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How to Actually Survive on Little Sleep

There are countless worries that plague new parents preparing for the arrival of their new addition. New moms spend hours reading blogs and baby preparation books that cover everything from how to pack a hospital bag to swaddling techniques and even how to introduce your baby to your pets! While these are all excellent and useful topics, the one thing that goes severely under looked is how to function with the level of sleep deprivation that only new motherhood brings. 

Sure, there is an abundance of information on how to encourage your baby to sleep for more extended periods of time. But the reality is that, as a new mom, you will be faced with days and weeks where sleeping for more than a 2-hour stretch feels like a distant memory. People may tell you, "Sleep when the baby sleeps!" That sounds good in theory but is very unrealistic in practice. Those precious periods of quiet when your baby is sleeping are usually your window of opportunity to work and do the chores you've been putting off during the day. So, how can we address the inevitable sleep deprivation that many new moms fear? There are a few practical ways to make functioning on little sleep more bearable. 

Why Should You Care About Less Sleep?

First, it's essential to understand the potential consequences of sleep deprivation. Maybe you're prepared for the grogginess and brain fog that accompanies little sleep, but many more serious problems can arise from not addressing your lack of shut-eye. Here are a few of the top reasons why you should care about sleep deprivation:

1.Increased Risk of Depression/Anxiety

It's no secret that new moms are highly susceptible to mental health struggles after giving birth. In combination with hormonal changes that go on during the postpartum period, lack of sleep is a leading contributor to increased depression and anxiety in mothers. 

2.Delayed Reaction Times

Being able to respond quickly to your baby's needs is essential for new parents, but this becomes increasingly difficult without an average amount of rest. Lack of sleep leads to low functioning of your fine motor skills as well as a decreased ability to react quickly. At the opposite end of the spectrum, lack of sleep can amount to the same level of delayed response as someone under the influence of alcohol.

3.Weakened Immune System

Sleep doesn't just make you feel refreshed; it's also your body's way of maintaining its systems. Without adequate sleep, you can begin to see a weakening in your overall health, including your immune system. This is partially why new moms catch colds more often than the average person, making caring for your baby even more of a challenge.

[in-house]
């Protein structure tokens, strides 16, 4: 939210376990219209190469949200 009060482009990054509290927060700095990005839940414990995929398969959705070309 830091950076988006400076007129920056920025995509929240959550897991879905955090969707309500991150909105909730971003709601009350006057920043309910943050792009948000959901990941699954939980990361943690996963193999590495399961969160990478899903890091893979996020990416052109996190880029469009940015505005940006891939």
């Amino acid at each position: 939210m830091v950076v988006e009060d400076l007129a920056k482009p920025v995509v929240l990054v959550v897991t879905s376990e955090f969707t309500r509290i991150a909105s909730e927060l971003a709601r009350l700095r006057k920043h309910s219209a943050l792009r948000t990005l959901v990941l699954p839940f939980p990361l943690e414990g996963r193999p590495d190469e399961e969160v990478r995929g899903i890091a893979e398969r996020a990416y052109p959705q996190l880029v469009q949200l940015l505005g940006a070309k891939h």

What Can You Do About It?

Now that you know the risks associated with sleep deprivation, you may be wondering, "well, what can I actually do about it?" If you can't sleep when the baby sleeps, and you've tried every tactic under the sun to get your little one to sleep longer to no avail, don't give up hope just yet. There are a few simple things you can do to make being sleep deprived more manageable:

1. Drink Lots of Water

When you haven't slept, it's tempting to load up on caffeine to help you get through the day. While caffeine can be useful for helping your body feel awake, it also contributes to dehydration. Sleep deprivation also causes you to become dehydrated because it disrupts your body's ability to regulate hydration. Do yourself a favor by drinking more water than you think you need. If you're drinking coffee or energy drinks during the day, be sure to alternate with a glass of water in between servings.

2.Go Outside

Getting fresh air isn't just great for the soul; it's also great for your sleep-deprived body! By getting direct sunlight, you help reset your body's natural circadian rhythm, which is disrupted by lack of sleep. This helps your body know that it's daytime and can prevent you from becoming overly sleepy during the day. Additionally, a quick walk outside helps to get your blood flowing and can provide you with a much-needed boost of energy.

3.Eat Small Meals

This may seem counterintuitive since we often associate a big meal with additional energy, but eating smaller meals and snacks throughout the day can provide you with the fuel you need without bogging you down. When we're digesting a big meal, our body naturally releases hormones that make us feel sleepy. Eating small, more frequent meals can boost your metabolism and prevent you from crashing in the middle of the day.

4.Simplify Tasks

Being a new parent is overwhelming, but being sleep deprived can make this feel even worse. If you're staring at a lengthy to-do list and already feeling exhausted, try breaking down your tasks into smaller pieces. Rather than trying to do everything all at once, shift your focus to doing the little things when you can. This will help to keep your stress in-check and will give you a sense of accomplishment. When you're a new mom, even small things can feel like big wins!

5.If All Else Fails, Nap

These tips can help you get by on less sleep, but if you ever have an opportunity to rest, take it. Even a mere 5 minutes of resting your eyes can provide you with relief from the worst of your sleep deprivation symptoms. When possible, work with your partner (or other family members, to schedule a time for both of you to get an extra dose of rest during the day. 

These are just a few tips that you can utilize to make getting through those sleep-deprived days just a little bit easier. But the most critical takeaway is to be gentle and kind to yourself during this period. Remember that taking care of your own needs only allows you to better care for your baby. After all, you can't pour from an empty (or sleepy) cup!